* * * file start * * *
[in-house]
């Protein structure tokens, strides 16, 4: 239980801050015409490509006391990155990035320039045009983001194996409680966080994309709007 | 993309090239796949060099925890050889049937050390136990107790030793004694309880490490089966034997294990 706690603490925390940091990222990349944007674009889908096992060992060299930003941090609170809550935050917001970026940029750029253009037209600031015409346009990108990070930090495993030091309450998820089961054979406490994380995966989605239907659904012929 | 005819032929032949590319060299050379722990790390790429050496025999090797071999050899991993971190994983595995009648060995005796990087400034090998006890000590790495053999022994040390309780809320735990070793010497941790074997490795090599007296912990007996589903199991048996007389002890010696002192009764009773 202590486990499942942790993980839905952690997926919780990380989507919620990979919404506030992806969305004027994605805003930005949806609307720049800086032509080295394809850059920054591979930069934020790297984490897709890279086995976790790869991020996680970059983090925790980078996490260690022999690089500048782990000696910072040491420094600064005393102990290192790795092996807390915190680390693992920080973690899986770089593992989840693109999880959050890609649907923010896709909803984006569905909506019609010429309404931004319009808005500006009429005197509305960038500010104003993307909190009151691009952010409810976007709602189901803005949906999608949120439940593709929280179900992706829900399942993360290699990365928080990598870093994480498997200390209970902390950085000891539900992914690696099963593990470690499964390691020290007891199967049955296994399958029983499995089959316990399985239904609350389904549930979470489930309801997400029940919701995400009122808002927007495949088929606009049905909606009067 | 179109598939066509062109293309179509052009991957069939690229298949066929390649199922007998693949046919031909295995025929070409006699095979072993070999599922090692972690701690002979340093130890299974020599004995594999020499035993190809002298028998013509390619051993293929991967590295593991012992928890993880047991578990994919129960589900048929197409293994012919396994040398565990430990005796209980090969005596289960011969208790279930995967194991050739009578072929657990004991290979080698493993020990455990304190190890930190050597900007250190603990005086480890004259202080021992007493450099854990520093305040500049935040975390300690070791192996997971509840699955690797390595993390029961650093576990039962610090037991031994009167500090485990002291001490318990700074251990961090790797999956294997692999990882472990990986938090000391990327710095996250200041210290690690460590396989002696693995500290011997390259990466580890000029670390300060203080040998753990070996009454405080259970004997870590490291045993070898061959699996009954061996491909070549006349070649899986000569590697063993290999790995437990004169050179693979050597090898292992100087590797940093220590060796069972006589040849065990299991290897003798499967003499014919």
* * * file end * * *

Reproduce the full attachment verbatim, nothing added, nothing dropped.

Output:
[in-house]
């Protein structure tokens, strides 16, 4: 239980801050015409490509006391990155990035320039045009983001194996409680966080994309709007 | 993309090239796949060099925890050889049937050390136990107790030793004694309880490490089966034997294990 706690603490925390940091990222990349944007674009889908096992060992060299930003941090609170809550935050917001970026940029750029253009037209600031015409346009990108990070930090495993030091309450998820089961054979406490994380995966989605239907659904012929 | 005819032929032949590319060299050379722990790390790429050496025999090797071999050899991993971190994983595995009648060995005796990087400034090998006890000590790495053999022994040390309780809320735990070793010497941790074997490795090599007296912990007996589903199991048996007389002890010696002192009764009773 202590486990499942942790993980839905952690997926919780990380989507919620990979919404506030992806969305004027994605805003930005949806609307720049800086032509080295394809850059920054591979930069934020790297984490897709890279086995976790790869991020996680970059983090925790980078996490260690022999690089500048782990000696910072040491420094600064005393102990290192790795092996807390915190680390693992920080973690899986770089593992989840693109999880959050890609649907923010896709909803984006569905909506019609010429309404931004319009808005500006009429005197509305960038500010104003993307909190009151691009952010409810976007709602189901803005949906999608949120439940593709929280179900992706829900399942993360290699990365928080990598870093994480498997200390209970902390950085000891539900992914690696099963593990470690499964390691020290007891199967049955296994399958029983499995089959316990399985239904609350389904549930979470489930309801997400029940919701995400009122808002927007495949088929606009049905909606009067 | 179109598939066509062109293309179509052009991957069939690229298949066929390649199922007998693949046919031909295995025929070409006699095979072993070999599922090692972690701690002979340093130890299974020599004995594999020499035993190809002298028998013509390619051993293929991967590295593991012992928890993880047991578990994919129960589900048929197409293994012919396994040398565990430990005796209980090969005596289960011969208790279930995967194991050739009578072929657990004991290979080698493993020990455990304190190890930190050597900007250190603990005086480890004259202080021992007493450099854990520093305040500049935040975390300690070791192996997971509840699955690797390595993390029961650093576990039962610090037991031994009167500090485990002291001490318990700074251990961090790797999956294997692999990882472990990986938090000391990327710095996250200041210290690690460590396989002696693995500290011997390259990466580890000029670390300060203080040998753990070996009454405080259970004997870590490291045993070898061959699996009954061996491909070549006349070649899986000569590697063993290999790995437990004169050179693979050597090898292992100087590797940093220590060796069972006589040849065990299991290897003798499967003499014919």